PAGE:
There will also be a reduction in the frequency of Clubhouse grounds mowing and aesthetic work around the course. Typically, we cut the Clubhouse lawns twice a week; this season it will be reduced to once. Typically, all trimming of trees, curbs, mulch areas and gardens on the course are completed weekly during the growing season. This season the frequency will be reduced to every two or three weeks in some areas.

Driving Range Use

Getting in some practice shots before hitting the course is something we all enjoy. Staying on the mats has enabled both the Greens department and Pro Shop to maintain lower staff levels and reduce our inputs.

The use of mats means that there is no divot filling to complete each day and fertility inputs have been reduced since the need to germinate new turf quickly is no longer necessary. The lower fertility rate has also reduced mowing of the tee decks from three times to only once per week. On a weekly basis, the Greens department spends over 30 hours of labour to maintain the tee decks, cut the target greens, fairway, rough and prepare divot mix. This does not include the work that the Pro Shop staff complete nightly by filling the divots and moving the accessories to the location for the next day.

Pest Control Product Thresholds

At Credit Valley we strive to be environmental stewards. One way we do this is by adhering to the Integrated Pest Management guidelines through the season. An attribute of this is developing threshold levels to determine when pest activity levels have exceeded a tolerable range. During this season we will be raising these threshold levels to make fewer applications and reduce the associated costs. None of these decisions will impact the playability of the course and like all other decisions, they will not have any long-term effects.

Using these techniques is a calculated process; there is no guessing involved. However, we are at the mercy of the weather and the potential summer heat and humidity that lies ahead. Any applications that are necessary for the success of the operation will be implemented as required.


As in the past, the preferred method for divots is to replace the divot that was taken during the shot. With the need to limit touch points, divot filling will look different for the safety of all involved.

Beginning Wednesday there will be a container filled with divot mix near the starter’s area. This container will have its lid open through the day and can be used prior to playing your round. We will be utilizing all our current inventory of divot bottles, both for electric and pull carts. When you take a bottle, we ask that you keep it as your personal container until further notice. Please do not leave it on your electric or pull cart, you are to bring it home to avoid anyone else contacting it.

This will be continued until further notice, which will allow us all to avoid touch points while also maintaining the upkeep of golf course conditions.

There is no doubt this golf season will look a bit different at Credit Valley. I hope I have highlighted how the changes that have been made will help us keep our staff, members, and the turf as safe and healthy as possible.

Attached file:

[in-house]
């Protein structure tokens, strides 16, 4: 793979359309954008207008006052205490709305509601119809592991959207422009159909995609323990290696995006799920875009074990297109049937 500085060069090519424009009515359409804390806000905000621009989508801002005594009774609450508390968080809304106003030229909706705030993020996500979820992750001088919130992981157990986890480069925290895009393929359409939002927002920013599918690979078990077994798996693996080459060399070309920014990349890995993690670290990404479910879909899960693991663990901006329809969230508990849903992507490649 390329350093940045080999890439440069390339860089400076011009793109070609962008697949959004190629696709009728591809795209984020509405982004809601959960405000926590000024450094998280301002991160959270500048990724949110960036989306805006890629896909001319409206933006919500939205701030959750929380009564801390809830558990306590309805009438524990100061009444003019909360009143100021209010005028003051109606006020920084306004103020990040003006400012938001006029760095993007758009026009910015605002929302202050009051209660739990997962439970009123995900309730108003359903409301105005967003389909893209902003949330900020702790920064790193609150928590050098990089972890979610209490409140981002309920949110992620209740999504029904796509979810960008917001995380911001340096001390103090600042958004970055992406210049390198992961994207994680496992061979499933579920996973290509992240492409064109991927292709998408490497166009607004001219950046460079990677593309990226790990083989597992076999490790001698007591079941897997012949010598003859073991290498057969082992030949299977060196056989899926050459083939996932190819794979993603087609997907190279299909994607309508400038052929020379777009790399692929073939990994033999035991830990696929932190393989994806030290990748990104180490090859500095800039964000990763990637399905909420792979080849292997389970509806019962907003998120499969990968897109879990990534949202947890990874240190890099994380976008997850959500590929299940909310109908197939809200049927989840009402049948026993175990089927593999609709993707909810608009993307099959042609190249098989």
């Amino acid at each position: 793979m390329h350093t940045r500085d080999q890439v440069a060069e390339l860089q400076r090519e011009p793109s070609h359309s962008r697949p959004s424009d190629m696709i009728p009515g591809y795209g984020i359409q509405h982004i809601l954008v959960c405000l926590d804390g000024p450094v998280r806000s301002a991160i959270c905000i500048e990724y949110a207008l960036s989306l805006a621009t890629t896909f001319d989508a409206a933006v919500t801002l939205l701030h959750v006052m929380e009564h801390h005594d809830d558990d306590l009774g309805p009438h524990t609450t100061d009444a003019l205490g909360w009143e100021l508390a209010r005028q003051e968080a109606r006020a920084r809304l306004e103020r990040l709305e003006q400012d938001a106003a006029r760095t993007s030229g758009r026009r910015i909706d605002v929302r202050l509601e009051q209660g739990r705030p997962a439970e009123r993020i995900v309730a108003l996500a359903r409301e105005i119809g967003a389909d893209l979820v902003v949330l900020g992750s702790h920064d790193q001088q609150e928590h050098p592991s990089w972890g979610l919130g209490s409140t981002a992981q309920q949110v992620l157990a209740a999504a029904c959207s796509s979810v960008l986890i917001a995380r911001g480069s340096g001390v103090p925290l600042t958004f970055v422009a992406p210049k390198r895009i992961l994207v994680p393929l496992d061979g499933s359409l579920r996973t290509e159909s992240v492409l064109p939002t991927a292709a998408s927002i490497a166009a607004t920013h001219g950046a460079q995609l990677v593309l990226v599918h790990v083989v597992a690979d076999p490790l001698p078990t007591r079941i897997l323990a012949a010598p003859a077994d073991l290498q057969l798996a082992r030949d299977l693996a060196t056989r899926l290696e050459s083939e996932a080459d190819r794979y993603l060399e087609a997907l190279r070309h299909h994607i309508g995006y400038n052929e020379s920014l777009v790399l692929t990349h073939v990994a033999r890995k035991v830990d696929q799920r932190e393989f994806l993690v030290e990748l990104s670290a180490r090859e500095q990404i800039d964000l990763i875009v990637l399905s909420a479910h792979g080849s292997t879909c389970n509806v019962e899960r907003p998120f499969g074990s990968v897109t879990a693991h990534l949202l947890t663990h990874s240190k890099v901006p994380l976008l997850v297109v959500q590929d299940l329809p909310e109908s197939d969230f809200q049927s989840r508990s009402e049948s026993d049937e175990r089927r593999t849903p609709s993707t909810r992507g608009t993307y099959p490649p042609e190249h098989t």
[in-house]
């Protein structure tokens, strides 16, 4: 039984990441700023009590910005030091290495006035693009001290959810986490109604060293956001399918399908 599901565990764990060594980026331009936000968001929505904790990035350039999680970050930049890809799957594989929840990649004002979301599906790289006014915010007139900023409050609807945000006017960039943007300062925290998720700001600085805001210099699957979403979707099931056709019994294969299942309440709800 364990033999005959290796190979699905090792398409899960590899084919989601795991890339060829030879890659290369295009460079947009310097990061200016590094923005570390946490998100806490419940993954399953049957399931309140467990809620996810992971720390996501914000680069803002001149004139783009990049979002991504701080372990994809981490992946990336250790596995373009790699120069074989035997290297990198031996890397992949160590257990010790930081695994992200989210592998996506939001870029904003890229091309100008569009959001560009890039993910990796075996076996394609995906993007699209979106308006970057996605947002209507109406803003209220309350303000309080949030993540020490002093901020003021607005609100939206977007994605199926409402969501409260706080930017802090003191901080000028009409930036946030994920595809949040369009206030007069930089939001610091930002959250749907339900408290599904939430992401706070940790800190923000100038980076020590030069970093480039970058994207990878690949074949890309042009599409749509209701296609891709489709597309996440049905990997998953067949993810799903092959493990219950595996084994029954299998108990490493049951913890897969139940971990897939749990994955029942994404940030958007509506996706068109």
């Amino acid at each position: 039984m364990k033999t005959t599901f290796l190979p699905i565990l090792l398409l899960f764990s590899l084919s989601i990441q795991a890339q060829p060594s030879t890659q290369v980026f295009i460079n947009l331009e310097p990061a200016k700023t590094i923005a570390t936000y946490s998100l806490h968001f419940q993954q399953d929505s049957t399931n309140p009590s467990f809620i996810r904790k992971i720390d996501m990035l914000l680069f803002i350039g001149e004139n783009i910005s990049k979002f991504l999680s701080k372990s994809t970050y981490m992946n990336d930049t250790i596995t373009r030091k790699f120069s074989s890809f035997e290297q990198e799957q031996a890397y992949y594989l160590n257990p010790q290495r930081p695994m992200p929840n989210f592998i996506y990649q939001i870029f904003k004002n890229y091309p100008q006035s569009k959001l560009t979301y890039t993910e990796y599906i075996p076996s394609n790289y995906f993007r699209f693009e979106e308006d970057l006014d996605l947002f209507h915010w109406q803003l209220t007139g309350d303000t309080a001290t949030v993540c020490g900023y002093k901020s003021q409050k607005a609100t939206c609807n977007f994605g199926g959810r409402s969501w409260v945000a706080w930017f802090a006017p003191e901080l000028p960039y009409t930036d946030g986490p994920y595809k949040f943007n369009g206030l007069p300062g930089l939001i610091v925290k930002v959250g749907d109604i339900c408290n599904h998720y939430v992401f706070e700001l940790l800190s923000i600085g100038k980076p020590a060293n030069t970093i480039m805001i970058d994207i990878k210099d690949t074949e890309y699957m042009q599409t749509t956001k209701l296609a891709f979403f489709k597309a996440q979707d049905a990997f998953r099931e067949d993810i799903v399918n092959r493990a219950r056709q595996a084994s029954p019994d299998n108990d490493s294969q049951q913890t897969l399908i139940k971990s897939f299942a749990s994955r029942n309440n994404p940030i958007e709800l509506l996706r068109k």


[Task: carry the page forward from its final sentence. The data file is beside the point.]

Some of these changes may be short lived and others may last longer depending on how things evolve during these uncertain times. All decisions made are very calculated and executed for the success of the Club and the golf course. I am confident that the hard work and dedication of the Greens department team will get us through this difficult season.

5 Replies to “2020 Course and Property Maintenance Changes”

  1. Patrick J Carroll says:

    Chris, don’t know how long it took you to produce this post but I’m very impressed with the amount of content. You’ve explained things very well- even I can understand it. Played today. The course is in great shape. A week ago we were freezing and now we’re baking. Funny country! Looking forward to having the green side rough a little less “juicy “. Please thank all your staff for their work on our behalf. PJC

  2. Kevin Treacy says:

    Excellent summary and update. Thank-you and your team for your hard work.

  3. Marilyn Rea says:

    Very succinct and informative Chris. I always learn something from your blogs. I will be happy to have a seed bottle as I do not always have a divot, but I need to filled. Thanks to you and your team for your hard work and commitment on our behalf.

    Cheers, Marilyn

  4. Merrilyn Currie says:

    I appreciate the efforts the course management team are making to keep costs as low as possible at a time when the Club is challenged economically. This is the reality of the times and requires careful stewardship of the club purse. You have my support. Thank you
    Merrilyn Currie

  5. Paul Romanchych says:

    Chris, I played last week, thought the course looked good. I played this morning and thought it looked great !! Thanks for doing a great job. I like that we have put out the seed bottles again, hopefully we can keep the fairways in their spring condition, maybe we could put a soil refill station for the bottles at the number 10 tee. Thanks again !